WEEKS 3 through 5: Now that the ideas were flowing out of the teens, Gibson and I decided to throw a curve ball. Sure, you have your own ideas, but games are not created by one person. You have to work as a team! With that in mind, we split the participants up into two groups. Using their best individual ideas, we encouraged them to create a concept that unified all of them together into one solid game. The groups were chosen by Gibson and myself in the hopes of each individual contributing their own unique talent to the overall group.
We each took one group and acted as the mentor. For my own group, I was armed with a MacBook Pro and Google Docs, copying down every idea and trying to make sense of it all for the teens. The hardest part was trying to encourage the teens to hone in on the solid ideas they created without adding too much more. Our teens were idea machines, so nailing down a solid idea to focus on for three weeks proved to be rather hard, but in the end we made some sense of it all (see below for the final project documents)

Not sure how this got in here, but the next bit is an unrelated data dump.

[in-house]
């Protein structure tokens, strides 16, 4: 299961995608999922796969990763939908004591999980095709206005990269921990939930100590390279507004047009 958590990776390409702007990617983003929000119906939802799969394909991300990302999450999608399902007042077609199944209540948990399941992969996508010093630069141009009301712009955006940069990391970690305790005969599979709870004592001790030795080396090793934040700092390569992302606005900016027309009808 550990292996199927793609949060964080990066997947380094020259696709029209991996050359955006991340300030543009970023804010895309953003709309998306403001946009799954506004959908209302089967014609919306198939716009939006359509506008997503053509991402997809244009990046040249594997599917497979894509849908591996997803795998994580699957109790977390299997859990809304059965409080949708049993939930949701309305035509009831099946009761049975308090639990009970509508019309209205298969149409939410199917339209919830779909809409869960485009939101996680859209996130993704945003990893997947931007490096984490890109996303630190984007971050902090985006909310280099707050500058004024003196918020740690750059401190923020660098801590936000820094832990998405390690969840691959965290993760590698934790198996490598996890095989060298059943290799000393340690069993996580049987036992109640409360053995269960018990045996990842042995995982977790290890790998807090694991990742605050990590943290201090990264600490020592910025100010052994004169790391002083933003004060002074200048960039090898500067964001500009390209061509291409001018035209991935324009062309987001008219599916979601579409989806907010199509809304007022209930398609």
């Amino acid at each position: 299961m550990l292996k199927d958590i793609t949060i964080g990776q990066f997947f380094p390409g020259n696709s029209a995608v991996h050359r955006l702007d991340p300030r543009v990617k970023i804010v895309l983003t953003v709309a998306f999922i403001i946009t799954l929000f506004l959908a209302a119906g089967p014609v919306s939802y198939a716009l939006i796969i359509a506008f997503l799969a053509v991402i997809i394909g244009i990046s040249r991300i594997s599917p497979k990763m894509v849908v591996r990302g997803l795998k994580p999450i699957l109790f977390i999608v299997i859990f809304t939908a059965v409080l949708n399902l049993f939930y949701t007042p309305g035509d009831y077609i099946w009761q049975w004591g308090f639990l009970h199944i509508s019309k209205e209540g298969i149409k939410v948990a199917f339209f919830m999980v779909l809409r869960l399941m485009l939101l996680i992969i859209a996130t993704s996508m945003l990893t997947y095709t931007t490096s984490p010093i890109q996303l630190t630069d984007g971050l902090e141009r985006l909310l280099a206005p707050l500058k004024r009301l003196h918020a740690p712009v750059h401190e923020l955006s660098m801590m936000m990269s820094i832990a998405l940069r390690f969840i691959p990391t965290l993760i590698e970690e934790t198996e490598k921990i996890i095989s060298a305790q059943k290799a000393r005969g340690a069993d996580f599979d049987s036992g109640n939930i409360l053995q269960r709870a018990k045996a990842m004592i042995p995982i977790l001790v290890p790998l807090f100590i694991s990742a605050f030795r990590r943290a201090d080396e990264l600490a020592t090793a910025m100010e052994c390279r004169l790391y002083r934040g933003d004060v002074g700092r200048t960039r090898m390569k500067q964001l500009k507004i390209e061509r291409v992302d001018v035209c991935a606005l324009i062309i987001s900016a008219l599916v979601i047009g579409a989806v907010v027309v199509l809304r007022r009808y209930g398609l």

THE FINAL SESSION:
Our basic idea in the beginning was to have the teens pitch the idea to us and try to sell us on why we should make this game a reality. For our final session, the other teens, Gibson and myself, and University of Southern Maine Journalist and Game Reviewer Dylan Martin joined us to hear what the final games would be all about.
It was a great joy working with both The Telling Room and the teens on this really cool program. Gamers of the future, don’t fret. There are some amazing ideas floating around in heads of today’s teens.